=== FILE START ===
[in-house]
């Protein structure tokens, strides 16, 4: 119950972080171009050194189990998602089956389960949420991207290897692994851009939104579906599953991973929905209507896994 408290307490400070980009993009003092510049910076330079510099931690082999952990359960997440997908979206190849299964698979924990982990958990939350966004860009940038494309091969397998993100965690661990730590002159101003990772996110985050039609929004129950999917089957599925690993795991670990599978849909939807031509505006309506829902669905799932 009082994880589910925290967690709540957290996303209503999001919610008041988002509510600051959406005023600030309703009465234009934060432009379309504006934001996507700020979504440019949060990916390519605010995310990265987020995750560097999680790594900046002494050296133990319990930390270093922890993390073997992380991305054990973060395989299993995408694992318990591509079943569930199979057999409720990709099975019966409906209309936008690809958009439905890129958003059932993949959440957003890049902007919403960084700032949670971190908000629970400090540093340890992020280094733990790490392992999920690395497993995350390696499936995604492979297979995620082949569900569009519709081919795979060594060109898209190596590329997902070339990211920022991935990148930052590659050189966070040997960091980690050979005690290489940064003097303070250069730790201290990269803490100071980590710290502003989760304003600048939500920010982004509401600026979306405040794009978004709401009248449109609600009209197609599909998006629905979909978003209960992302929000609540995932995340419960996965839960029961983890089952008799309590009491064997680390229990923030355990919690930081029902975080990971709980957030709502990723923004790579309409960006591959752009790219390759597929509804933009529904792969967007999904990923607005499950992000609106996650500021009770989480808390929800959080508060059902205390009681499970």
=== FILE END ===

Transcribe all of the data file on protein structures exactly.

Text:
[in-house]
């Protein structure tokens, strides 16, 4: 119950972080171009050194189990998602089956389960949420991207290897692994851009939104579906599953991973929905209507896994 408290307490400070980009993009003092510049910076330079510099931690082999952990359960997440997908979206190849299964698979924990982990958990939350966004860009940038494309091969397998993100965690661990730590002159101003990772996110985050039609929004129950999917089957599925690993795991670990599978849909939807031509505006309506829902669905799932 009082994880589910925290967690709540957290996303209503999001919610008041988002509510600051959406005023600030309703009465234009934060432009379309504006934001996507700020979504440019949060990916390519605010995310990265987020995750560097999680790594900046002494050296133990319990930390270093922890993390073997992380991305054990973060395989299993995408694992318990591509079943569930199979057999409720990709099975019966409906209309936008690809958009439905890129958003059932993949959440957003890049902007919403960084700032949670971190908000629970400090540093340890992020280094733990790490392992999920690395497993995350390696499936995604492979297979995620082949569900569009519709081919795979060594060109898209190596590329997902070339990211920022991935990148930052590659050189966070040997960091980690050979005690290489940064003097303070250069730790201290990269803490100071980590710290502003989760304003600048939500920010982004509401600026979306405040794009978004709401009248449109609600009209197609599909998006629905979909978003209960992302929000609540995932995340419960996965839960029961983890089952008799309590009491064997680390229990923030355990919690930081029902975080990971709980957030709502990723923004790579309409960006591959752009790219390759597929509804933009529904792969967007999904990923607005499950992000609106996650500021009770989480808390929800959080508060059902205390009681499970």